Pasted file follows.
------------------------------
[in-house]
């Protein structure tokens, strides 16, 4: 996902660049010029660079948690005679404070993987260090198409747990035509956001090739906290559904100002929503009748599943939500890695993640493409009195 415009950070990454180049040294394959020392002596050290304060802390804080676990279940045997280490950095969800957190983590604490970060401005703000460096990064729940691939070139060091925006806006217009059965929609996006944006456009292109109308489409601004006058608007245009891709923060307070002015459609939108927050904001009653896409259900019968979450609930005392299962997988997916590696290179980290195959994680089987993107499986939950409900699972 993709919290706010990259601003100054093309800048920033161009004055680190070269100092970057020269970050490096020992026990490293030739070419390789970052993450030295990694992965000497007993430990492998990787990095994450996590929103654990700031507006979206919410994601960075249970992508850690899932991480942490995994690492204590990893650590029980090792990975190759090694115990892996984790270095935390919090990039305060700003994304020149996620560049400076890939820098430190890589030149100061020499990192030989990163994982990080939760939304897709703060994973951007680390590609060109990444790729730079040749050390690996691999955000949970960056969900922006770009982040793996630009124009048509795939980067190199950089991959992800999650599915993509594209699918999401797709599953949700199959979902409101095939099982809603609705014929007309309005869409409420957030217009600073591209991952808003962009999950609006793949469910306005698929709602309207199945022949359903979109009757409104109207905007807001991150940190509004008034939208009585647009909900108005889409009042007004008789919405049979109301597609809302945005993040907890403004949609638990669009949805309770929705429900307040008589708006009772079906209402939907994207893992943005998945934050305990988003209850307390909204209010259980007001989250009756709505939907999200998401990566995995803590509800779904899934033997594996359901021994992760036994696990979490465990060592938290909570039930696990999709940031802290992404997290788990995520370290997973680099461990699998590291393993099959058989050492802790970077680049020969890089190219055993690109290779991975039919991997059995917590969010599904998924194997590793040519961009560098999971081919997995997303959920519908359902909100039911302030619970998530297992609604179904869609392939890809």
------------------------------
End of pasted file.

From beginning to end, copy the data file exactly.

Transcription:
[in-house]
């Protein structure tokens, strides 16, 4: 996902660049010029660079948690005679404070993987260090198409747990035509956001090739906290559904100002929503009748599943939500890695993640493409009195 415009950070990454180049040294394959020392002596050290304060802390804080676990279940045997280490950095969800957190983590604490970060401005703000460096990064729940691939070139060091925006806006217009059965929609996006944006456009292109109308489409601004006058608007245009891709923060307070002015459609939108927050904001009653896409259900019968979450609930005392299962997988997916590696290179980290195959994680089987993107499986939950409900699972 993709919290706010990259601003100054093309800048920033161009004055680190070269100092970057020269970050490096020992026990490293030739070419390789970052993450030295990694992965000497007993430990492998990787990095994450996590929103654990700031507006979206919410994601960075249970992508850690899932991480942490995994690492204590990893650590029980090792990975190759090694115990892996984790270095935390919090990039305060700003994304020149996620560049400076890939820098430190890589030149100061020499990192030989990163994982990080939760939304897709703060994973951007680390590609060109990444790729730079040749050390690996691999955000949970960056969900922006770009982040793996630009124009048509795939980067190199950089991959992800999650599915993509594209699918999401797709599953949700199959979902409101095939099982809603609705014929007309309005869409409420957030217009600073591209991952808003962009999950609006793949469910306005698929709602309207199945022949359903979109009757409104109207905007807001991150940190509004008034939208009585647009909900108005889409009042007004008789919405049979109301597609809302945005993040907890403004949609638990669009949805309770929705429900307040008589708006009772079906209402939907994207893992943005998945934050305990988003209850307390909204209010259980007001989250009756709505939907999200998401990566995995803590509800779904899934033997594996359901021994992760036994696990979490465990060592938290909570039930696990999709940031802290992404997290788990995520370290997973680099461990699998590291393993099959058989050492802790970077680049020969890089190219055993690109290779991975039919991997059995917590969010599904998924194997590793040519961009560098999971081919997995997303959920519908359902909100039911302030619970998530297992609604179904869609392939890809």